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Speed challenges: A Discussion on Methodology.

A little background. I haven't been around for all years this has been around so don't know if it's always been this case. But the last two years, have basically been the same. The Knockout round is a computer that has three questions and basically anyone is allowed to take the test as many times as possible. This allows for a person to know exactly what the question will be and be prepared to place the exact diagram objects down to complete it. Thus allowing people to finish in under 30 seconds per question. While, the finals round, people don't know the question ahead of time. Thus they need to think about it and try many different thought patterns to solve it. Thus explains why this round it seemed to take 3-5 minutes on average per question. It also suggests that it's very different knowledge and thinking patterns between the two.

So, I guess it gets to my question. why so different? Wouldn't it make more sense to have similar test structure between the knockouts and the finals? That way, people are playing on the same fair ground for knockouts and finals.

We could make it so the finalists know the questions ahead of time. If we did that, though the contest in front of the audience will be less entertaining. It also may be unbalanced as some are busy in their booth or presenting or otherwise unable to read the questions and formulate a result. Personally, I don't think this should be the approach.

The other method is to eliminate the possibility of a person knowing the questions ahead of time when they perform the knockouts questions. This may be a little more difficult, but can be possible.

  1. For example, you could prevent a name or phone number from being entered twice, thus preventing a person from taking the test more then once. The drawback on this is that some people won't attempt until they have seen all the questions and know how to answer then.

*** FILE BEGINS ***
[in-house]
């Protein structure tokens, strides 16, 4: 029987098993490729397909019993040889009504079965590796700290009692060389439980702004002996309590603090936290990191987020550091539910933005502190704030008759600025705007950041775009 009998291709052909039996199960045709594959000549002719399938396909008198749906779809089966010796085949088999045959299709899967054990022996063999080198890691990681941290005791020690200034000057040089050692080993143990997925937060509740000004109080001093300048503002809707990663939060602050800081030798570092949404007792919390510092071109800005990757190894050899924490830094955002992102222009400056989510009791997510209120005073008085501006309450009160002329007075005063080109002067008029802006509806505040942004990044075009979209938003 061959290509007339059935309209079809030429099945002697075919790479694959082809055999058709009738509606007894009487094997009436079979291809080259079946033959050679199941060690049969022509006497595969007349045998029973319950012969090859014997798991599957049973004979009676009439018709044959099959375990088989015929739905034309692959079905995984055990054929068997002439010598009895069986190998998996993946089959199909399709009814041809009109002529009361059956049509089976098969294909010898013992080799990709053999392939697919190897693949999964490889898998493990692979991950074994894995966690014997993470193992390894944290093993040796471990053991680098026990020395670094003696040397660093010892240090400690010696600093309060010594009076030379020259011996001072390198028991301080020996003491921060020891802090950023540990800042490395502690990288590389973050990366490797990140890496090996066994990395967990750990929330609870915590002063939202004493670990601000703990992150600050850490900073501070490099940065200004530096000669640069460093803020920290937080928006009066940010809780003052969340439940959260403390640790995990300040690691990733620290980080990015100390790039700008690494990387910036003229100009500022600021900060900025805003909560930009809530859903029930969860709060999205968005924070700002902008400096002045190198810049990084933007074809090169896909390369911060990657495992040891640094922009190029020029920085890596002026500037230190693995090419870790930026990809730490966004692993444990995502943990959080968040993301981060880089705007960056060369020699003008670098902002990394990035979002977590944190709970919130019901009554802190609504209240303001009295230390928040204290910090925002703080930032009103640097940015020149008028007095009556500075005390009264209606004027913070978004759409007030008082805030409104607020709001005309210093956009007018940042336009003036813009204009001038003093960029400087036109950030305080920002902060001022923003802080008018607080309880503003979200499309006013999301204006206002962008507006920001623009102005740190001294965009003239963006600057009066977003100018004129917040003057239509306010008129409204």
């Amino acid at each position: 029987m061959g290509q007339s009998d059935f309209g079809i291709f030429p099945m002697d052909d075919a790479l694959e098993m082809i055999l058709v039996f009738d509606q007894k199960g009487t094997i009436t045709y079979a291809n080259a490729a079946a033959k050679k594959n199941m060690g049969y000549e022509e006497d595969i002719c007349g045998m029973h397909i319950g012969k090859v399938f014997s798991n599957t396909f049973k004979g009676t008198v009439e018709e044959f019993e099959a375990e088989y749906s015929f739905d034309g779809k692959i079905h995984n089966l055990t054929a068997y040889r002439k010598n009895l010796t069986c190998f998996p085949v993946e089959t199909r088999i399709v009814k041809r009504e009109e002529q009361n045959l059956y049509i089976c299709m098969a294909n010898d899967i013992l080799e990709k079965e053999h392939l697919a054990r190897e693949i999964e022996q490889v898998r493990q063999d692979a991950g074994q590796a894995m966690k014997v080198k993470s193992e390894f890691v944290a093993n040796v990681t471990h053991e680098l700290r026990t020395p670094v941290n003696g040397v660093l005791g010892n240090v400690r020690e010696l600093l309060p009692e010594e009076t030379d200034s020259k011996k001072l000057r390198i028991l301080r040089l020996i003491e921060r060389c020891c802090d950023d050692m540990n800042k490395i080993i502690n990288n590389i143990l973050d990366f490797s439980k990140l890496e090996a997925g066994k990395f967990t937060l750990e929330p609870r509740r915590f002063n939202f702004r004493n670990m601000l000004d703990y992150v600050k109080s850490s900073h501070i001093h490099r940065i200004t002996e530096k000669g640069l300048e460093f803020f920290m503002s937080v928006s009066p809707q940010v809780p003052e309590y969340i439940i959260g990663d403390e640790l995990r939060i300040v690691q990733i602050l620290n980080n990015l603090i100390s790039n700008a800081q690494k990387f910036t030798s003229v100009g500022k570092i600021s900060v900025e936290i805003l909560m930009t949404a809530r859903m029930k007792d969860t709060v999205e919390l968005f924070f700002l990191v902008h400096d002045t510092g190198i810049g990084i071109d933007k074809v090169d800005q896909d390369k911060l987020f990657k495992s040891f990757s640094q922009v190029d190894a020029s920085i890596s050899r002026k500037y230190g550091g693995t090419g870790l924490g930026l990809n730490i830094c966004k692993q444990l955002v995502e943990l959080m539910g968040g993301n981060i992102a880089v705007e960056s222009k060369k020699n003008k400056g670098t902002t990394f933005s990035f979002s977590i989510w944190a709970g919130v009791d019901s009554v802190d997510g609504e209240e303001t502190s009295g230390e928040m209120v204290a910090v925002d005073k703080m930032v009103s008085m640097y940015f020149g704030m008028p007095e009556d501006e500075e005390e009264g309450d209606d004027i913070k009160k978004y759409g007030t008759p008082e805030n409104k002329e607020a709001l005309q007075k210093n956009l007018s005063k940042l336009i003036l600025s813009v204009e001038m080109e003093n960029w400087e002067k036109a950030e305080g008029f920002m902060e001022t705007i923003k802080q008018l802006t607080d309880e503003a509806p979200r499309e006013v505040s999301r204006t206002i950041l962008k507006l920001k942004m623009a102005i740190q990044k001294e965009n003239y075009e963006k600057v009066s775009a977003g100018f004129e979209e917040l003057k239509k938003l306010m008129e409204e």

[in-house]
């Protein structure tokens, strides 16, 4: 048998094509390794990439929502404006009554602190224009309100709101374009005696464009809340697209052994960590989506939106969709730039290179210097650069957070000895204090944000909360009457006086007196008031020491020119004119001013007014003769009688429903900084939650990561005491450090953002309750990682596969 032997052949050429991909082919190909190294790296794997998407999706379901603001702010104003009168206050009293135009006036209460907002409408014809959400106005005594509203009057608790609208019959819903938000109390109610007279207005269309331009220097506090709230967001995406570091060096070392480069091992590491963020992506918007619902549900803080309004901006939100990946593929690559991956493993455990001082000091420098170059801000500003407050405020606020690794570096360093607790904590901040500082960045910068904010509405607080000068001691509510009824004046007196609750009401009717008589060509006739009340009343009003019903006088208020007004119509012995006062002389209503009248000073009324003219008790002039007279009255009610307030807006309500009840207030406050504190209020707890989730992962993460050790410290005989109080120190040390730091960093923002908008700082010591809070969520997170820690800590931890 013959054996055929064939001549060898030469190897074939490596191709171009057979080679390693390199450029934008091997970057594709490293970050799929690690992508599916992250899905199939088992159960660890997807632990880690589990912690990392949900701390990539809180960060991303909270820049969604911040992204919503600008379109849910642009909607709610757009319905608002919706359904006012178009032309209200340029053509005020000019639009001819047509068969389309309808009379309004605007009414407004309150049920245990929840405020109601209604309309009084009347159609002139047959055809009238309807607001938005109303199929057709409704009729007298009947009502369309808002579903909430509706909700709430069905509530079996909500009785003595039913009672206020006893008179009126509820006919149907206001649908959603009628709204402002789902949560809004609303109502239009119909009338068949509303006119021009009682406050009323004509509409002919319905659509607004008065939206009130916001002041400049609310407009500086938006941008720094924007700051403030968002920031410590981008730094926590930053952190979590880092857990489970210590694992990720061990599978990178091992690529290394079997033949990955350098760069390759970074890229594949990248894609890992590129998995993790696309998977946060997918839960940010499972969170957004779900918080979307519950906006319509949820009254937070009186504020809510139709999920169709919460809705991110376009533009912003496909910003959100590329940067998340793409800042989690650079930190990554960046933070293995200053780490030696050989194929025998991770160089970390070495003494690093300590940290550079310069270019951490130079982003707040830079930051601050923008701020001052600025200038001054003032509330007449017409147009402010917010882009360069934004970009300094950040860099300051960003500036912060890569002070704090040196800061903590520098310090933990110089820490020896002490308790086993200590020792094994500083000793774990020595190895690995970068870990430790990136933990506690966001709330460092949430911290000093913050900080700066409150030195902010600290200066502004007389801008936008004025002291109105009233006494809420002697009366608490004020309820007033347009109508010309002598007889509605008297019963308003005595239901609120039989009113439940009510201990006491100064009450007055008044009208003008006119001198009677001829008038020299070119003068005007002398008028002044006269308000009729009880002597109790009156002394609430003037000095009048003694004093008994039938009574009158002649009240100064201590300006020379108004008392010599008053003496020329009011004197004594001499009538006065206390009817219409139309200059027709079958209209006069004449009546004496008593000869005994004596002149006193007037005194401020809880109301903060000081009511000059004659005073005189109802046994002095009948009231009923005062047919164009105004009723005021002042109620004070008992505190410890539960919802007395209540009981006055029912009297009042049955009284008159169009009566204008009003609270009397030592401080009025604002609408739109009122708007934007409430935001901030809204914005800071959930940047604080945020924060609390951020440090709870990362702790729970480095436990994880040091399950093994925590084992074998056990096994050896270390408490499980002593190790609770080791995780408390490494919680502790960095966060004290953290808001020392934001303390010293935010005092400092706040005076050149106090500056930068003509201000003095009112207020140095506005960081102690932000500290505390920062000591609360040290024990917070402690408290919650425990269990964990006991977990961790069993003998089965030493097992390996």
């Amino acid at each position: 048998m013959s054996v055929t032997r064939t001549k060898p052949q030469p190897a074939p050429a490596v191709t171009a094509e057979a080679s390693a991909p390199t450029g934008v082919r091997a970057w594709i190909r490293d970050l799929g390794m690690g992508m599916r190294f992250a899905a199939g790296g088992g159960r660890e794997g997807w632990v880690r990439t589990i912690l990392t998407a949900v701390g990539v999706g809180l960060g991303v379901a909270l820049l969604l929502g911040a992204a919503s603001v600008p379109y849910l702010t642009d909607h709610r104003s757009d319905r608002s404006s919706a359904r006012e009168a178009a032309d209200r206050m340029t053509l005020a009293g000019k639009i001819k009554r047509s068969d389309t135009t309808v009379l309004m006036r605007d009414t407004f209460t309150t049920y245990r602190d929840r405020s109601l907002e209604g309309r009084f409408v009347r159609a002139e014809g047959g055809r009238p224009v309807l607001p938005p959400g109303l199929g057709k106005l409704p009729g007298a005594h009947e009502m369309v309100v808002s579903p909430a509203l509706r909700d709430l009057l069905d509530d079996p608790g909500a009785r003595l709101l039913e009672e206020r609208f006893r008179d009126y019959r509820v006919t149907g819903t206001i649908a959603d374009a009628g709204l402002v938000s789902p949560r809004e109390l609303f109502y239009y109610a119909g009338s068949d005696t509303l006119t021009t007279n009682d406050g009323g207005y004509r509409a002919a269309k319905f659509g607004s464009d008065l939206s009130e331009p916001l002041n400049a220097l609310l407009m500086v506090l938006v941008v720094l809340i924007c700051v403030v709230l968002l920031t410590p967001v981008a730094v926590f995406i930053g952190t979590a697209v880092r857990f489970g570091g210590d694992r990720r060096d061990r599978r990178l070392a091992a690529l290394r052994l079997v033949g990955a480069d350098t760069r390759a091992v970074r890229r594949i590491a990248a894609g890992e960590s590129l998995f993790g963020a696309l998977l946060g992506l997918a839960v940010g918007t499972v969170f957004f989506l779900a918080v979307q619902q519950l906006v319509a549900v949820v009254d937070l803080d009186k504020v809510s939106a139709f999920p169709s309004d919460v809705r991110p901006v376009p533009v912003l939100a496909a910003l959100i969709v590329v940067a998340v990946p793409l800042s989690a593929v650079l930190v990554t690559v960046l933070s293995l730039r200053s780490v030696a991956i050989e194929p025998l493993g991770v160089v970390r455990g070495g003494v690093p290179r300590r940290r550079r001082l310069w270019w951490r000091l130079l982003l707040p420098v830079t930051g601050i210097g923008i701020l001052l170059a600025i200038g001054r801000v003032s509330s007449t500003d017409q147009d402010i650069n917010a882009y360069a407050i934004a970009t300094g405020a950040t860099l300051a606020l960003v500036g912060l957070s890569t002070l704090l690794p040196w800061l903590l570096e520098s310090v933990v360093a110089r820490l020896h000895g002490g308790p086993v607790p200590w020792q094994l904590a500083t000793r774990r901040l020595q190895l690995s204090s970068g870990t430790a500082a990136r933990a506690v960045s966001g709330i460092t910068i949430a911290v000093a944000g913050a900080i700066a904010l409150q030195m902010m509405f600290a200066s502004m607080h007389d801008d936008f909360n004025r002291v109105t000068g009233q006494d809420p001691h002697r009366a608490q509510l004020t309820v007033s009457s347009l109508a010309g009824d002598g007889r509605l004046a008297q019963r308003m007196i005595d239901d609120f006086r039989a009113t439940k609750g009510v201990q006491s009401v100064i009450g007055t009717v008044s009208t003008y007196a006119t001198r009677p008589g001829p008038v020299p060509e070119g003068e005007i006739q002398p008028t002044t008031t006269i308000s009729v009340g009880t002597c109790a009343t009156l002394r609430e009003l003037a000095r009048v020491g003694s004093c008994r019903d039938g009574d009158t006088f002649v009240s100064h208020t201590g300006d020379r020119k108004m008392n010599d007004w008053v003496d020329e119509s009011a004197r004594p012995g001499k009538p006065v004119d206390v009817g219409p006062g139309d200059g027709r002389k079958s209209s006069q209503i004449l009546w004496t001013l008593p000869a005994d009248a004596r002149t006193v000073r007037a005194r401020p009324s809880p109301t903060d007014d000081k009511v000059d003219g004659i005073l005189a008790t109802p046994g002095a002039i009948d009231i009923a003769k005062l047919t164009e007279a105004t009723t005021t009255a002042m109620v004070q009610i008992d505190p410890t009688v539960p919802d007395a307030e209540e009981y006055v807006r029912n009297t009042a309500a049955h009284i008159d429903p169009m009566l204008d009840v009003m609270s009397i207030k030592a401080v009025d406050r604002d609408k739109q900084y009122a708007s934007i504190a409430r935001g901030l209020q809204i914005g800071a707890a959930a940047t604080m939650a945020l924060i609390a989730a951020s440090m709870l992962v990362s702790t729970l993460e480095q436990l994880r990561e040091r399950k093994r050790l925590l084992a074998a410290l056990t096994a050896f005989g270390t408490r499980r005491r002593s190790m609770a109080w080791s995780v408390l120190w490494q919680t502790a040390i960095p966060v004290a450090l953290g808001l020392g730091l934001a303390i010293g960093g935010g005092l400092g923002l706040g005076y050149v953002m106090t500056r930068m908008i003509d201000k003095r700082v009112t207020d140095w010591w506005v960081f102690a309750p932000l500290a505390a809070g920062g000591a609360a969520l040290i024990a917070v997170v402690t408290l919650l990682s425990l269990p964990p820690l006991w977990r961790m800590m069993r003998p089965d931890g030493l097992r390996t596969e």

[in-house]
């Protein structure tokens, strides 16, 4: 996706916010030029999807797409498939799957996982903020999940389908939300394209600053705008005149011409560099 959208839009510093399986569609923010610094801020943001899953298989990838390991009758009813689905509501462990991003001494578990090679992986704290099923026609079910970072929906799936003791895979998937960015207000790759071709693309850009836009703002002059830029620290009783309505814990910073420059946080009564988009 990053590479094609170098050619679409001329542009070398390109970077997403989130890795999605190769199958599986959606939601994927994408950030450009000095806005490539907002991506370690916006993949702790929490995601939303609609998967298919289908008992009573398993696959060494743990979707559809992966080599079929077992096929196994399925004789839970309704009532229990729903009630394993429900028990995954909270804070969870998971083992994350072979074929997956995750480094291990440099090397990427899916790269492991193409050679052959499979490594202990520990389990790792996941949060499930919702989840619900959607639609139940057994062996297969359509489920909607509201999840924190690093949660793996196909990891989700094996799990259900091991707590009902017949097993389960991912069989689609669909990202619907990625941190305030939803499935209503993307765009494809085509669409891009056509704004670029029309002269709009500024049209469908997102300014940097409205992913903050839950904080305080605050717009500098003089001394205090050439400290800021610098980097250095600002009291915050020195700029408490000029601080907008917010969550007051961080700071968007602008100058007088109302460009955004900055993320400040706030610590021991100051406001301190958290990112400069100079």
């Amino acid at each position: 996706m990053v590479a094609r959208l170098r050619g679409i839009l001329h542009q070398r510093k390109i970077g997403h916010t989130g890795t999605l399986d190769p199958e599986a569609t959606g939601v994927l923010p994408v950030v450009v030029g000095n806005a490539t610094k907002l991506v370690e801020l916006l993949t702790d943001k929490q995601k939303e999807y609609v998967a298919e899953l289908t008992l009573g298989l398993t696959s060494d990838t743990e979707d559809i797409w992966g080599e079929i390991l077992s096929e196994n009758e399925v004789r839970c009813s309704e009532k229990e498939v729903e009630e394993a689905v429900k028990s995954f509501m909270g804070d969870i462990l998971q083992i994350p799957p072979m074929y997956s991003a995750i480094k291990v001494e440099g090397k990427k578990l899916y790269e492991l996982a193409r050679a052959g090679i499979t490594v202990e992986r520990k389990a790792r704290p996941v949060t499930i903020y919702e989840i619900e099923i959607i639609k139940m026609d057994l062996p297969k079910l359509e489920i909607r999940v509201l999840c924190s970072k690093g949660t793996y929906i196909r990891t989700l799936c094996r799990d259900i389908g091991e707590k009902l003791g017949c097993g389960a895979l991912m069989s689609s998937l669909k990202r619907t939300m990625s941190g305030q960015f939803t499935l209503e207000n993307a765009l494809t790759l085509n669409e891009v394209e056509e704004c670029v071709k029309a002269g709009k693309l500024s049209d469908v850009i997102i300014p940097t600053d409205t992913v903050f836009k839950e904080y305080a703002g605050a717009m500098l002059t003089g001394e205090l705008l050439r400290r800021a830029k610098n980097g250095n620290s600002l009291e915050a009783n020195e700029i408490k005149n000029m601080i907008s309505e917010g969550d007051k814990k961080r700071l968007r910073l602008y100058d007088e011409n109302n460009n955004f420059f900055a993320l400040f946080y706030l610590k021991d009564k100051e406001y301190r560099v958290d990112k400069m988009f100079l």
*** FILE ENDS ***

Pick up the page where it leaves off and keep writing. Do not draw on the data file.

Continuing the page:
2. You could also take an average or max of each person's attempts. Currently, we did the min (as that's what's listed on the result screen). This allows the first attempts to be averaged into the overall speed and thus reduce the benefit of retaking the test over again. It still has the same drawback as the previous method.
  3. You could also have more then 3 questions. Perhaps 10 or so that the test randomly selects three of them. By having more questions, it makes it harder for a person to memorize solutions and thus have to think about the problem. Thus, partly neutralizes the drawback of previous solutions. The drawback here is that there may be some questions that are perceived easier to do and thus possible to get a faster time.
  4. Perhaps the best approach would be combination of the last two. Take the overall time average of all their attempts and randomly select 3 questions from a batch. This way as people take the test multiple times, the harder questions will average out with the easier ones and produce a decent average score. It reduces the drawback of the possibly easier/harder questions and the drawback of a person attempting to memorize all the answers.

What are your thoughts?


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